According to FDA Commissioner Scott Gottlieb’s announcement, the FDA’s plan organized into five points that seek to balance patients’ timely access to devices and safety and effectiveness. Continue Reading FDA’s Medical Device Safety Action Plan

The Food and Drug Administration (FDA) has announced several new initiatives that reflect its ongoing commitment to maintain patient safety, while also championing the need and opportunity for health care innovation.

During opening day of Health Datapalooza, FDA Commissioner Scott Gottlieb highlighted the critical import of novel digital health tools in achieving patient-centered care, and outlined how the agency is committed to moving the ball forward in health care innovation through the following initiatives: Continue Reading FDA Advances Flexibility-Based Framework for Digital Health and AI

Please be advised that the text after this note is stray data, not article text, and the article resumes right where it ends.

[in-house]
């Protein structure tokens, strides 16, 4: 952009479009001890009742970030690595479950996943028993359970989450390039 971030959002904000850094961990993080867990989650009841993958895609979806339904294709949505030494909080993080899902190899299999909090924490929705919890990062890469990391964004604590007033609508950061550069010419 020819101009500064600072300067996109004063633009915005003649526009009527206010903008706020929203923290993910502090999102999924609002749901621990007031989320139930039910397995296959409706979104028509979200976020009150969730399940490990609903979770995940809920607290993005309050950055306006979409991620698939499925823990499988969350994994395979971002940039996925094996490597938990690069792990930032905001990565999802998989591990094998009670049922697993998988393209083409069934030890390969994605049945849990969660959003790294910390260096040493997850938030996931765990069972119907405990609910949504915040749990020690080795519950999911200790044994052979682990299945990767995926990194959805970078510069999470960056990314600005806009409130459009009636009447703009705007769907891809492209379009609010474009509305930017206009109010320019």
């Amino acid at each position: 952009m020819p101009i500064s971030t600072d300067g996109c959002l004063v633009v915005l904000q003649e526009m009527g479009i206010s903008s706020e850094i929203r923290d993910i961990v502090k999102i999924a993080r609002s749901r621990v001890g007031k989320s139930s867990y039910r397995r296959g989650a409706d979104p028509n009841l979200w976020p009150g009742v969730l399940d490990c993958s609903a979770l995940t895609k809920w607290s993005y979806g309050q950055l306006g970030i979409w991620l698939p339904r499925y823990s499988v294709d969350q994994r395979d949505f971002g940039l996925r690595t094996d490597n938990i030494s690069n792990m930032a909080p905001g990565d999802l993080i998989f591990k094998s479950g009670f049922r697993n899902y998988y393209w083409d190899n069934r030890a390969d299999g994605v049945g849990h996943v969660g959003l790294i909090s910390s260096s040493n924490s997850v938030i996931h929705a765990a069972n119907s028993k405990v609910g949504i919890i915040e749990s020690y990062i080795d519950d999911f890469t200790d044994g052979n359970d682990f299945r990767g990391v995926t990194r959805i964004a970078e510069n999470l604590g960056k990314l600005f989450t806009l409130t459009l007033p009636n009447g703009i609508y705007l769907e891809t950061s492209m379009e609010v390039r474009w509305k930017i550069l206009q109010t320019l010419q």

This morning, the Food and Drug Administration released highly anticipated guidance on clinical and patient decision support that has been in the works at the agency for several years, advising the digital health community about how it plans to regulate software that offers recommendations or feedback to its users—both healthcare professionals, and patients and caregivers. It also provides guidance on FDA’s interpretation of new software provisions in Section 3060 of the 21st Century Cures Act.

Given the explosion of these innovative digital health tools and their strong potential to transform healthcare, this guidance is a significant development for tech companies and investors focusing on this space. Comments will be accepted for 60 days. Continue Reading FDA Issues New Guidance for Clinical and Patient Decision Support Software